Calgary, AB – A two-phase biodiesel pilot project has been launched in Alberta, in anticipation of a federal renewable fuels strategy.
Applications for funding have been made by the members of the Alberta Biodiesel Demonstration Project steering committee who all have a role to play in the future development of renewable fuels. The demonstration pilot is a joint undertaking of the Canadian Renewable Fuels Association and the Canadian Petroleum Products Institute.
“All participants are supporting the initiative to provide certainty regarding key quality aspects of biodiesel use in Canada,” says John Rilett, director, Climate Change Central.
Biodiesel is a renewable fuel derived from agricultural oil seed crops like canola and soy. It can also be produced from animal fats and recycled greases.
Barb Isman, president, Canola Council of Canada, supports the pilot. “We need this new industry, which represents several million tonnes of oils and fats demand, to be sustainable over the long-term,” she says. “This pilot project is critical in starting off on the right foot with the end-users of biodiesel in Canada.”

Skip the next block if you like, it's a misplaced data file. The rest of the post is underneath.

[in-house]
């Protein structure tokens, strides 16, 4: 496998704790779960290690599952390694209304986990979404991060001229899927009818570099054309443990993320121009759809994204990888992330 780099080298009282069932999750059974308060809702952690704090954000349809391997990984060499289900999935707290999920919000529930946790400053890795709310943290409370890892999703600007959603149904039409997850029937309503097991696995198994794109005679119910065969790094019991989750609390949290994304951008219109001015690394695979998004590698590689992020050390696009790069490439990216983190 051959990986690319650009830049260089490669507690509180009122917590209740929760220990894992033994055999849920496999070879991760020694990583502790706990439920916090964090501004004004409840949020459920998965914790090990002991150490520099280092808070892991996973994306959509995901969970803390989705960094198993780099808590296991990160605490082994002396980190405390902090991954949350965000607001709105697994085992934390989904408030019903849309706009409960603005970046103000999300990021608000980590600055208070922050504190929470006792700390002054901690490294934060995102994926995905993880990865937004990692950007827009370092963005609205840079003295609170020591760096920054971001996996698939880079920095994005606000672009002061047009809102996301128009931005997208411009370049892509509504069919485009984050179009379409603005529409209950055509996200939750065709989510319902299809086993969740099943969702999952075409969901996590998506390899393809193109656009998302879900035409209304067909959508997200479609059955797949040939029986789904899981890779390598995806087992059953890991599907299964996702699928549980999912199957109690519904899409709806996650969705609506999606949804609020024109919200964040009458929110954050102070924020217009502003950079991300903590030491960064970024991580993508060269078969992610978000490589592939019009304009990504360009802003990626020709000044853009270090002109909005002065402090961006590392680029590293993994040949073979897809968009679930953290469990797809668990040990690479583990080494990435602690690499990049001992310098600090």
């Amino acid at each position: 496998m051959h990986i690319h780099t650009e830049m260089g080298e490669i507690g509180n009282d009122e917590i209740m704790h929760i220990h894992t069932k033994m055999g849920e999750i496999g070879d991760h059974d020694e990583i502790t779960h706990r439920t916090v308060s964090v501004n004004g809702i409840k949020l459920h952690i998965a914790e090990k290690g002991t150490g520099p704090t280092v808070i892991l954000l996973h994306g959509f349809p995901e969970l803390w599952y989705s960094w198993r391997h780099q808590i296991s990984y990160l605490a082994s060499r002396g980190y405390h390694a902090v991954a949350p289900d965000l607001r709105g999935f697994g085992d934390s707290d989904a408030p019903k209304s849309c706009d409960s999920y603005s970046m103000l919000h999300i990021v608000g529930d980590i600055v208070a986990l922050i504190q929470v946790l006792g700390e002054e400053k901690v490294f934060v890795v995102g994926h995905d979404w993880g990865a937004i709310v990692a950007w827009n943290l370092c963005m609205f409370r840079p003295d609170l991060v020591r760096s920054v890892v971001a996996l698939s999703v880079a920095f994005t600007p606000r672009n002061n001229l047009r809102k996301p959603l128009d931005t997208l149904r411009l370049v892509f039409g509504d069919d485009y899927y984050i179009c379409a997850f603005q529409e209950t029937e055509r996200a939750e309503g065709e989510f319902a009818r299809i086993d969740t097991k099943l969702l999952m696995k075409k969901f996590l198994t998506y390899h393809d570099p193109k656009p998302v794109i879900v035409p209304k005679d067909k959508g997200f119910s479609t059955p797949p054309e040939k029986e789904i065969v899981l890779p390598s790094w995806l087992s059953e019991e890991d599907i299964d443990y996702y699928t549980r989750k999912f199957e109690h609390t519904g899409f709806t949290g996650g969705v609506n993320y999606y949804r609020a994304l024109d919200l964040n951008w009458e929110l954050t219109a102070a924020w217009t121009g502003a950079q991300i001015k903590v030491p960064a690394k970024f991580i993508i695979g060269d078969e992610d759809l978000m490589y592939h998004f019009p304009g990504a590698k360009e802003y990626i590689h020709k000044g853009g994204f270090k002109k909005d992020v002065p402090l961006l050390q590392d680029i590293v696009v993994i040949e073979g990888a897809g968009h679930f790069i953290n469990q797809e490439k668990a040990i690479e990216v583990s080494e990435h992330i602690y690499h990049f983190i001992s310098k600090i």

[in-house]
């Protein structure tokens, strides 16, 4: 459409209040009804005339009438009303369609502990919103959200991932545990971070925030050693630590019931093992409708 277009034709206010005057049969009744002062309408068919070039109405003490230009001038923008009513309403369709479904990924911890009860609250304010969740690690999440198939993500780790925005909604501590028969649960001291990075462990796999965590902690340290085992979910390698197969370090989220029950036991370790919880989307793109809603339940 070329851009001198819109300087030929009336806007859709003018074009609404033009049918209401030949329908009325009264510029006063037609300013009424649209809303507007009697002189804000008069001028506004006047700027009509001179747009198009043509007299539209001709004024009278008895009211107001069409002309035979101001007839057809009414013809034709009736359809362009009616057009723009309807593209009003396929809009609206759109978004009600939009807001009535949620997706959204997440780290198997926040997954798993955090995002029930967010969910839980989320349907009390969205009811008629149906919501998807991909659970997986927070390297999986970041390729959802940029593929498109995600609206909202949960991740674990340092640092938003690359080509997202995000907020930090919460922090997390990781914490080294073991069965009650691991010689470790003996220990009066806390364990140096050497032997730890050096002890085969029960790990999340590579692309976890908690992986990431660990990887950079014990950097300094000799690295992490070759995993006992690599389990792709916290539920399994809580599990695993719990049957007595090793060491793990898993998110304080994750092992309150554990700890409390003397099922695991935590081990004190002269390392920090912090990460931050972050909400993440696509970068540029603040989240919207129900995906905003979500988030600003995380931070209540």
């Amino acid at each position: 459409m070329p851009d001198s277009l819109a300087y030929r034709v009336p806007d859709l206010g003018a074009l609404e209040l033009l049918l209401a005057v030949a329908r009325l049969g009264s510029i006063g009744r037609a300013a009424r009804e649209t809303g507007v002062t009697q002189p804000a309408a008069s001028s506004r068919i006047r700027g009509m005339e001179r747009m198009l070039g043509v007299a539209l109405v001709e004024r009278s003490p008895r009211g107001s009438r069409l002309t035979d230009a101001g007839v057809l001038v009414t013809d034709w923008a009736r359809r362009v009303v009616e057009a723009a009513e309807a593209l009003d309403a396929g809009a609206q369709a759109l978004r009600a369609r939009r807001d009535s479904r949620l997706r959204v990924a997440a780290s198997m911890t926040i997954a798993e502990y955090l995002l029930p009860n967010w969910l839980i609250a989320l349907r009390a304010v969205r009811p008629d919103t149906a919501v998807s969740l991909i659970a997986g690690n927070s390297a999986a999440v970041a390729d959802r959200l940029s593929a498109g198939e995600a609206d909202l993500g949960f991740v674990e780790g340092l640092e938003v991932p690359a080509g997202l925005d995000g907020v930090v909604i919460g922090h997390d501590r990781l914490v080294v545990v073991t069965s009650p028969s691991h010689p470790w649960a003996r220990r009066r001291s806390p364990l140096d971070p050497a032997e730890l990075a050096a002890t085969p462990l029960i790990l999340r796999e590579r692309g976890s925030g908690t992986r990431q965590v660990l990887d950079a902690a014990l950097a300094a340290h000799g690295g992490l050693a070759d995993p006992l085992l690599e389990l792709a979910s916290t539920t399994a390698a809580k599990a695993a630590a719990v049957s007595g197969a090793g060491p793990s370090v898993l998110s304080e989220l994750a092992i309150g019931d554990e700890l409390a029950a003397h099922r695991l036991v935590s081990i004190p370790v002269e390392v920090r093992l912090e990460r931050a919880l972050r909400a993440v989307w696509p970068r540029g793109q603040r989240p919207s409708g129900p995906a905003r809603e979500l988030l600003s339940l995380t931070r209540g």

The project will address the primary fuel quality areas of interest related to the adoption of biodiesel. This includes extreme cold weather operations and the introduction of ultra low sulphur diesel. Designed with a two-phased approach, the project will involve laboratory testing followed by on-road long-haul fleet use, which will include use of 2007 engines running on Canadian General Standards Board 3.520 specification biodiesel blends.
The field trial is confined to Alberta long-haul fleets as the Alberta climate will pose some of the most extreme challenges to biodiesel use. The biodiesel demonstration project is expected to get underway in early 2007, with project completion in 2008, contingent upon confirmation of financial support.
“Participation in this project will provide Shell the ability to be at the forefront of new test methods and specifications,” says David Aldous, senior vice president, oil products, Shell Canada. “Biofuels have a place in Canada’s long-term fuel supply, so we must ensure we maximize the environmental benefits and continue to supply Canadians with the reliable, quality fuels they expect.”